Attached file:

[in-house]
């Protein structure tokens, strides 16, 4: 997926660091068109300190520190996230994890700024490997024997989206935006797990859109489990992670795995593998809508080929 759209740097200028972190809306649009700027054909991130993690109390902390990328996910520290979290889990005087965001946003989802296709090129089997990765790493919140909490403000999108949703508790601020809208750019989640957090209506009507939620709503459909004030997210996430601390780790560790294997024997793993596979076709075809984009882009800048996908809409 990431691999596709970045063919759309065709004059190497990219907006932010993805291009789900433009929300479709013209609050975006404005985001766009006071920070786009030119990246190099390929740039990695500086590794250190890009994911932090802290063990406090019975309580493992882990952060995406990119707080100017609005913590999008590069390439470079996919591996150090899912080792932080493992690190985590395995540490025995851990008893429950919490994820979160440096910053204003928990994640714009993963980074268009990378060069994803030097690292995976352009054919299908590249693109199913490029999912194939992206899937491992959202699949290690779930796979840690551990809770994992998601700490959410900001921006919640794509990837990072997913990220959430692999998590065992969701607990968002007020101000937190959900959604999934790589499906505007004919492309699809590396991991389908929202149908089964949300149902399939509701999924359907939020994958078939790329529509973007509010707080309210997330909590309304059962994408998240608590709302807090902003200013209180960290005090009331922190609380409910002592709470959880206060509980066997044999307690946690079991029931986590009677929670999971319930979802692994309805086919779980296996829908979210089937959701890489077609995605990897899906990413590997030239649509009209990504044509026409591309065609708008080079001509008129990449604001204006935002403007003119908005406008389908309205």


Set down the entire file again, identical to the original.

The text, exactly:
[in-house]
């Protein structure tokens, strides 16, 4: 997926660091068109300190520190996230994890700024490997024997989206935006797990859109489990992670795995593998809508080929 759209740097200028972190809306649009700027054909991130993690109390902390990328996910520290979290889990005087965001946003989802296709090129089997990765790493919140909490403000999108949703508790601020809208750019989640957090209506009507939620709503459909004030997210996430601390780790560790294997024997793993596979076709075809984009882009800048996908809409 990431691999596709970045063919759309065709004059190497990219907006932010993805291009789900433009929300479709013209609050975006404005985001766009006071920070786009030119990246190099390929740039990695500086590794250190890009994911932090802290063990406090019975309580493992882990952060995406990119707080100017609005913590999008590069390439470079996919591996150090899912080792932080493992690190985590395995540490025995851990008893429950919490994820979160440096910053204003928990994640714009993963980074268009990378060069994803030097690292995976352009054919299908590249693109199913490029999912194939992206899937491992959202699949290690779930796979840690551990809770994992998601700490959410900001921006919640794509990837990072997913990220959430692999998590065992969701607990968002007020101000937190959900959604999934790589499906505007004919492309699809590396991991389908929202149908089964949300149902399939509701999924359907939020994958078939790329529509973007509010707080309210997330909590309304059962994408998240608590709302807090902003200013209180960290005090009331922190609380409910002592709470959880206060509980066997044999307690946690079991029931986590009677929670999971319930979802692994309805086919779980296996829908979210089937959701890489077609995605990897899906990413590997030239649509009209990504044509026409591309065609708008080079001509008129990449604001204006935002403007003119908005406008389908309205």